The effect of trade policy reforms on labour markets: evidence from India
AbstractThis paper investigates the labour market impact of the 1991 trade reforms in India using a detailed panel data set on firms in five different import competing industries. We have two main results. First, we find only a small and insignificant effect of the reforms on employment - overall and in each of the five import competing industries. Second, we investigate the relationship between labour demand and mark-ups and find that there is a significant negative relationship between mark-ups and the demand for labour - overall and in four of the five industries studied. This provides evidential support for 'pro-competitive' effects of trade reforms on labour markets as suggested by the theory: trade liberalization increases the demand elasticity perceived by firms and induces them to reduce mark-ups and increase their output, thus (in direct contradiction to the predictions of competitive models of trade) inducing an increase in the demand for labour which may at least partially offset the reduction in labour demand caused by other factors.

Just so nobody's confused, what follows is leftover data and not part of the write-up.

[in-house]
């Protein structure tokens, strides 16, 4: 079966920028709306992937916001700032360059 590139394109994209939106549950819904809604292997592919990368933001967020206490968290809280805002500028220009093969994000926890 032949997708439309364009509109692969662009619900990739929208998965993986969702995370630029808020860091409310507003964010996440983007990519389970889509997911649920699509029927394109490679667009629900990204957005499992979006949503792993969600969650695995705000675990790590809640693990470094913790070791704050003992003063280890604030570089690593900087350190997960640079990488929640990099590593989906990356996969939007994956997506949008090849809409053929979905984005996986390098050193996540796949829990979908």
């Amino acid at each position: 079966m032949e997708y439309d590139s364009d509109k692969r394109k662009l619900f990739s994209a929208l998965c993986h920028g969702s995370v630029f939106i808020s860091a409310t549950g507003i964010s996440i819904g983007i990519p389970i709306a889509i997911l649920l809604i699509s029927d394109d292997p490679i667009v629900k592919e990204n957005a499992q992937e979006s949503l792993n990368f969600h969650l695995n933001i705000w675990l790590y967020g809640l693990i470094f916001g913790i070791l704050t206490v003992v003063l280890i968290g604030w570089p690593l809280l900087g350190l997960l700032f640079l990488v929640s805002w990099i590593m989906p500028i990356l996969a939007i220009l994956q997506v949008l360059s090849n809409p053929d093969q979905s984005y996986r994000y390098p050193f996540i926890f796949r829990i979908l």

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Bibliographic InfoArticle provided by Taylor & Francis Journals in its journal The Journal of International Trade & Economic Development.
Volume (Year): 6 (1997)
Issue (Month): 2 ()
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